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TFS areas and iterations

Setting up areas and iterations in Team Foundation Server is often confusing to many teams, particularly around best practices. Here we have laid out a few best practices and how-to procedures to get you going in TFS 2010 or TFS 2012.

What are areas?

Areas are hierarchical breakdowns of components of the product that allow you to see how much effort, how many tasks, etc. apply to each. A typical representation is <product>\<component>\<module>, but can be any structure you wish. Example areas for a fictitious product:

\Rich Client

\Rich Client\Settings

\Rich Client\Installer


\Tools\Schema Wizard

Some guidelines:

  • Don’t make your areas too granular – the team ultimately won’t use the leaf nodes. Keep your levels to 3 or less.
  • You could separate areas by business functionality, technology, system layer, or geographic location, but most teams are sticking to component/module
  • Please format your areas according to <level1>\<level2>\<level3> (i.e. separate by backslashes)
  • Avoid just listing out acronyms, which are hard to parse. Some teams, for example, are using a format like: “<acronym> – <definition>”
  • Migration: Consider not just copying your areas from existing tools – this is a chance to start over if you have a better scheme in mind!

What are iterations?
Iterations are the version number / code iteration that your fix or feature is targeted to be completed in. They should reflect your upcoming set of releases. These are not old versions where bugs were found but are more forward-looking. Example iterations for a fictitious product:


\6.0.12\Iteration 1 (4-1-2013 to 4-26-2013)


Some guidelines:

  • Iterations should never be more than 30 days in duration
  • Iterations generally follow the \<release>\<iteration> pattern
  • Format your areas according to <level1>\<level2>\<level3> (i.e. separate by backslashes)
  • Iteration dates are not available in TFS 2010 but can be made available on a SharePoint
    • To compensate, we recommend putting the iteration dates in the iteration node name
    • Iteration dates can be set explicitly in the TFS 2012 web client

Who can modify areas and iterations?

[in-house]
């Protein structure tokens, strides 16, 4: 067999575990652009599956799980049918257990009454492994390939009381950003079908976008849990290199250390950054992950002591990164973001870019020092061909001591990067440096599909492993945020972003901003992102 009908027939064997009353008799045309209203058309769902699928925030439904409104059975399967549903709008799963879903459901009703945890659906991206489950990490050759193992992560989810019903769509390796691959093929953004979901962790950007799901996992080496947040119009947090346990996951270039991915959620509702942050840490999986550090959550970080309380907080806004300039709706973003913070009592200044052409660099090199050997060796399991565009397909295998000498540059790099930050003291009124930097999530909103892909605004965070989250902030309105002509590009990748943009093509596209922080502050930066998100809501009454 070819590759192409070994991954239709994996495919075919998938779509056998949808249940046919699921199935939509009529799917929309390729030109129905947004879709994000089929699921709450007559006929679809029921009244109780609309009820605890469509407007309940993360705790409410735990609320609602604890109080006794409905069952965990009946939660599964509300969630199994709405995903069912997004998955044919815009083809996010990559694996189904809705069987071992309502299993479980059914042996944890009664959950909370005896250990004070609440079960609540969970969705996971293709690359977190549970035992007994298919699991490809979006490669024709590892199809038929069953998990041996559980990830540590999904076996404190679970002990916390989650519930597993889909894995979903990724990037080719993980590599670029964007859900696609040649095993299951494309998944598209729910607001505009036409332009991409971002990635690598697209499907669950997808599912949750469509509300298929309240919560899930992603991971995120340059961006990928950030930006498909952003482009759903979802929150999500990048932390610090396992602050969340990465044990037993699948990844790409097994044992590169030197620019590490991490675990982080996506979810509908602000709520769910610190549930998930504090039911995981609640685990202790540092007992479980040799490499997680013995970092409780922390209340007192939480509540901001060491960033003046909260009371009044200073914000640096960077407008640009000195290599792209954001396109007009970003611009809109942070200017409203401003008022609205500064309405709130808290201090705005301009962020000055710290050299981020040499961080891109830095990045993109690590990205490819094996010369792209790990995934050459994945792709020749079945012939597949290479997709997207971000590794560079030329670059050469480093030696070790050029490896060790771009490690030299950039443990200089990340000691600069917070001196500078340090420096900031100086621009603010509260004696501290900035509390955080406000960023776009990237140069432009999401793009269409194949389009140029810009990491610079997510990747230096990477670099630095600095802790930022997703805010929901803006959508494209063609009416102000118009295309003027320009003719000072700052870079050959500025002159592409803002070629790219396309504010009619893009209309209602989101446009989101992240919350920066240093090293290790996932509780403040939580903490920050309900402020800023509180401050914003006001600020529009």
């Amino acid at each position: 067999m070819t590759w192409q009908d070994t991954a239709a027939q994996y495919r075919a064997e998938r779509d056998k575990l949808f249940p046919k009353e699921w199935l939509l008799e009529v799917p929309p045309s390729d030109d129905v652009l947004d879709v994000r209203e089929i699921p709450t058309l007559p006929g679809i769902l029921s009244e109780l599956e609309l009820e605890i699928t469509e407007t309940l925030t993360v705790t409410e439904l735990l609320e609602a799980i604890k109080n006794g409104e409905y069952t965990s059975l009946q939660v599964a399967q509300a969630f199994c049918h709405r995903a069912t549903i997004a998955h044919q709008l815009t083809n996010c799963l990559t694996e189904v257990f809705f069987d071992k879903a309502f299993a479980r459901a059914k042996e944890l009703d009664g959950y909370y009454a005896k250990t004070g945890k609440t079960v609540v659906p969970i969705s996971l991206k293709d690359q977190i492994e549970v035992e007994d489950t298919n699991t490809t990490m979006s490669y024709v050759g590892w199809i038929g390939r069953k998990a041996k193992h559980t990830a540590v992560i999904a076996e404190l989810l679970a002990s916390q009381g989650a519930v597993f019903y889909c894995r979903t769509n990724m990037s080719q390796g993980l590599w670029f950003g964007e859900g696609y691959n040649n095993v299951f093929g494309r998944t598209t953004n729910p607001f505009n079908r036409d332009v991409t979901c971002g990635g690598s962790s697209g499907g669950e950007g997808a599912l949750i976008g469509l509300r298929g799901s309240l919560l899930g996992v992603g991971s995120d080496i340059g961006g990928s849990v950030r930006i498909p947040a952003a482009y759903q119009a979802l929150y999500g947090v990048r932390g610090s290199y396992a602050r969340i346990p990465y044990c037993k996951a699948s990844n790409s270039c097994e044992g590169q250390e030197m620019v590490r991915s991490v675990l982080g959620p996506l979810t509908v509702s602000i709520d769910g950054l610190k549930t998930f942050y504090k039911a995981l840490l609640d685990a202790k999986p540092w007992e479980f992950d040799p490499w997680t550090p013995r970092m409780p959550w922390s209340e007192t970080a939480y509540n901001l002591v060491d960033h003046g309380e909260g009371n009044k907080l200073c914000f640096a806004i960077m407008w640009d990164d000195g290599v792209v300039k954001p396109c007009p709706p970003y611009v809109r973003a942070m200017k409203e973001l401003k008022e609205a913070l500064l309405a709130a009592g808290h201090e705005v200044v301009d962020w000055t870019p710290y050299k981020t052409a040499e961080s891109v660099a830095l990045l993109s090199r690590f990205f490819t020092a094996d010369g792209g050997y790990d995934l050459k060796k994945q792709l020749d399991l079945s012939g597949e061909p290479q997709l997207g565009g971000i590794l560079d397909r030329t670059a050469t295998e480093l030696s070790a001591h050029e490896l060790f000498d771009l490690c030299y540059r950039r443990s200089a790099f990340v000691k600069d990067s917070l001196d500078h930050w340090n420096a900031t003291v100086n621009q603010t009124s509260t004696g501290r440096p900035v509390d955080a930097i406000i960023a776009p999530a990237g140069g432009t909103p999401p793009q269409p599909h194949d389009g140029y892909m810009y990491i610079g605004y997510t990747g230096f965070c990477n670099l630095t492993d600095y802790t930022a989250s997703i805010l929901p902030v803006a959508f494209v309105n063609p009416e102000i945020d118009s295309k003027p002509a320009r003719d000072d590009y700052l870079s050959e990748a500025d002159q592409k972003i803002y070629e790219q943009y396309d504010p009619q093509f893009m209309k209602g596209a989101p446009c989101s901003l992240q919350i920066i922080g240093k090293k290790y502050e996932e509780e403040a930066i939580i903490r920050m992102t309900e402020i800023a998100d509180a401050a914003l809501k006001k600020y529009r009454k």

Project administrators can make changes to areas and iterations.
How to modify areas and iterations?

  1. First, ensure that you are a project administrator on the project you wish to modify areas and/or iterations.
  2. Launch the areas and iterations editor.

    VS 2010
    From within Visual Studio or Team Explorer by right-clicking on the appropriate project in the Team Explorer window.
    VS 2012
    Area and iteration editing is available directly through the web client. Either go directly to the web client (typically http://<server>:8080/tfs) or connect to your project and follow this method:

  3. Select the appropriate tab for either areas or iterations (in VS for TFS 2010; in your web browser for TFS 2012)
  4. Area: Select the node that is to be the parent of the new node you want to create.

    VS 2010
    Click the “Insert node” button:
    NOTE: A shortcut to insert a new node as a child of the selected node is to hit the “Insert” key.
    VS 2012
    Click the “New Child” link:

  5. Iteration: Same thing applies. This time we will delete an iteration. Select the node to delete and click the red ‘X’ button (VS 2010). You will be prompted to select an iteration that all existing records that are assigned to the iteration being deleted should move into.
    NOTE: Don’t be afraid of deleting areas or iterations. TFS does a nice job of ensuring that all existing records using those field values are assigned a reasonable default, which you select.

    NOTE: With VS/TFS 2012, you can right-click on a node in your web browser to delete it.

Is there a way to bulk update areas and iterations?

We have a command-line tool available to bulk update a larger set of areas and iterations based on a text file. Contact us if you want access to this tool.

Alternately, you can use a freely available one, but you have to go through a UI: